Here’s another easy recipe that uses the slow cooker. I continue to sing the praises of using a slow cooker because it cooks the food at low-ish temperatures, it is so fracking easy to use, and using a slow cooker saves tons of time. This recipe, like many of mine lately, is slim on ingredients because I really love letting the fresh ingredients speak for themselves. I didn’t add garlic or anything (although the jar of sauce I use includes some lovely flavors with basil, onion, etc).
Crunchy organic cabbage + sweet oranges + creamy dressing —–> a unique and delicious salad.
Almond Butter Coleslaw
Yields 4 to 6 servings
- 3/4 cup raw almond milk
- 1/2 cup raw almond butter
- 2 tablespoons raw coconut vinegar or apple cider vinegar
- 1/2 teaspoon sea salt
- dash of freshly ground pepper
- 1 head purple cabbage, cored and chopped (or shredded)
- 2 tomatoes, chopped
- 4 oranges, peeled, seeded, and chopped
- 1 handful raisins
- 7 olives, pitted and chopped
In a blender, combine the raw almond milk, raw almond butter, vinegar, salt, and pepper. Blend until smooth.
In a large bowl, combine the cabbage, tomatoes, oranges, raisins, and olives and toss to mix.
Add the dressing and toss until the dressing coats the salad ingredients.
This delicious, healthy, and gluten-free recipe was adapted from Dr. Weil’s Carrot-Banana Muffins in his True Food cookbook. If you want it paleo style, then use the coconut oil option over the butter oil options.
Glory Muffins is one of our favorite muffin recipes because the flavor is wonderful and the different textures make for a fun experience. You should definitely make these.
I’d say we have chicken probably once a week, and when we do, it’s with the skin on and it’s always pasture-raised AND organic. I was excited to see that I could buy it online – and soy-free to boot! – from Good Earth Farms, since I wasn’t able to find it at any stores. Pastured chickens are small by nature since they’re not loaded with chemicals, hormones or anything nasty.
My chicken recipes are usually made with a pasture raised chicken that is 2 to 4 pounds (whole or pieced – to be honest though… when baking chicken I prefer it pieced because I stink at carving it post-roasting). This is enough to feed my hearty-appetite family (Greg, Kamea, myself) with some left over. With leftovers, I like to add it to my pastured eggs at breakfast or I add broth and make soup for lunch.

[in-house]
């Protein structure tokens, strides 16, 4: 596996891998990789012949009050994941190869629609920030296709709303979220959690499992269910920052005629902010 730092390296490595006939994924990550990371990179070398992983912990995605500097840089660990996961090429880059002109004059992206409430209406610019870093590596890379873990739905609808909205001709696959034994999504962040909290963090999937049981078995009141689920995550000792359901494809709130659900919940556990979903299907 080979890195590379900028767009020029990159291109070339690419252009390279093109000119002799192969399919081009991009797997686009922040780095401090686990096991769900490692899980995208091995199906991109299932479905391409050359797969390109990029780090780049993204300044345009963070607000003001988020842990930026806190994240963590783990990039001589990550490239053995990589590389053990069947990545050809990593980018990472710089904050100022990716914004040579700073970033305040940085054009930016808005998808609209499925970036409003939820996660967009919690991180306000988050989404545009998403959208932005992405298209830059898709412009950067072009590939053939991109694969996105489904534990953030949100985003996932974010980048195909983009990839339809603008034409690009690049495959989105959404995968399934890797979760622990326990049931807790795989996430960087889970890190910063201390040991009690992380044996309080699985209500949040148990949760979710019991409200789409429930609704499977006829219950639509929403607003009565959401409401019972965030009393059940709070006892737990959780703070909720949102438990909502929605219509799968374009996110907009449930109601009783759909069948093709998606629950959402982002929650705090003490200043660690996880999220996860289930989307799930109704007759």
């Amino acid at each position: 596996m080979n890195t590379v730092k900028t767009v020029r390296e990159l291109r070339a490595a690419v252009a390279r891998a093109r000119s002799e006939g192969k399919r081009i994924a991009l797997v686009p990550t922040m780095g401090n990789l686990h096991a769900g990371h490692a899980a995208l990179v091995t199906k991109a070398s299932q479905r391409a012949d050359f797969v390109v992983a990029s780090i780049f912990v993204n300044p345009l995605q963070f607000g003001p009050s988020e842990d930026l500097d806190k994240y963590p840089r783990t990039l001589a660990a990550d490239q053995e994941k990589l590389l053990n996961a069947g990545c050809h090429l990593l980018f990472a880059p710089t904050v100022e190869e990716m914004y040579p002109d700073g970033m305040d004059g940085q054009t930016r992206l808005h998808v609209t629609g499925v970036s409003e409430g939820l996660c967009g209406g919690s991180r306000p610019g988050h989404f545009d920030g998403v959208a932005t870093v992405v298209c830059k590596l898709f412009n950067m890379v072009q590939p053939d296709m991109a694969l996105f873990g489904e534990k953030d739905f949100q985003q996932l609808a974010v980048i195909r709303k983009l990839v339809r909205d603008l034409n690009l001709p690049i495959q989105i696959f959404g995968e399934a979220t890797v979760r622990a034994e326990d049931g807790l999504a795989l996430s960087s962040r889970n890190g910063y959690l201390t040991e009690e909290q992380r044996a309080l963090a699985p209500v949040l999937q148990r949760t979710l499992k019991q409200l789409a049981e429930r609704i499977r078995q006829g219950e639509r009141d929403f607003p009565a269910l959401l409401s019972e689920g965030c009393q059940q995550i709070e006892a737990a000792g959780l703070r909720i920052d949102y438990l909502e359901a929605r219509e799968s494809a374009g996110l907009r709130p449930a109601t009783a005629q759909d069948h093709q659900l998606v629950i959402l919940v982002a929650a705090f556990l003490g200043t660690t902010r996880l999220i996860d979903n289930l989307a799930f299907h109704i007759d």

I just had what must have been the easiest recipe in the world. As a result, I’m on the computer blogging about it because this easy recipe freed up so much time that I can share it with you.
Back story: I ordered grass fed bison short ribs a couple of months back, but they stayed in my freezer for so long because, frankly, I was intimidated by them. I’d never made ribs or short ribs, and I had no idea where to begin. Well, that’s not true. I did know where to begin. 1) My Slow Cooker and 2) Google.
My new motto… when in doubt, slow cooker.
Bone broth (a.k.a. stock)… I love it.
One of the earlier foods I introduced into our diet after changing from vegan to omnivore was nourishing (and delicious) homemade grass fed bone broth (stock).
In culinary circles, stock (or as I’ll refer to it in my blog post, bone broth) is considered the foundation of cooking, and for good reason. A cup of broth seems so simple, and for the most part it is, but it can be used in so many ways. Bone broth really sets the foundational flavor for many recipes.
Michael Ruhlman writes about stock making, “It may be the most commonly avoided preparation in America’s kitchens, even though it’s the single preparation that might elevate a home cook’s food from decent to spectacular.” He also says, “If there’s one preparation that separates a great home cook’s food from a good home cook’s food, it’s stock.”
I hope those quotes inspire you to embrace stock (bone broth) making, and if you’re still on the fence, read on because I’ll show you how easy, fun, and wonderful it is to prepare.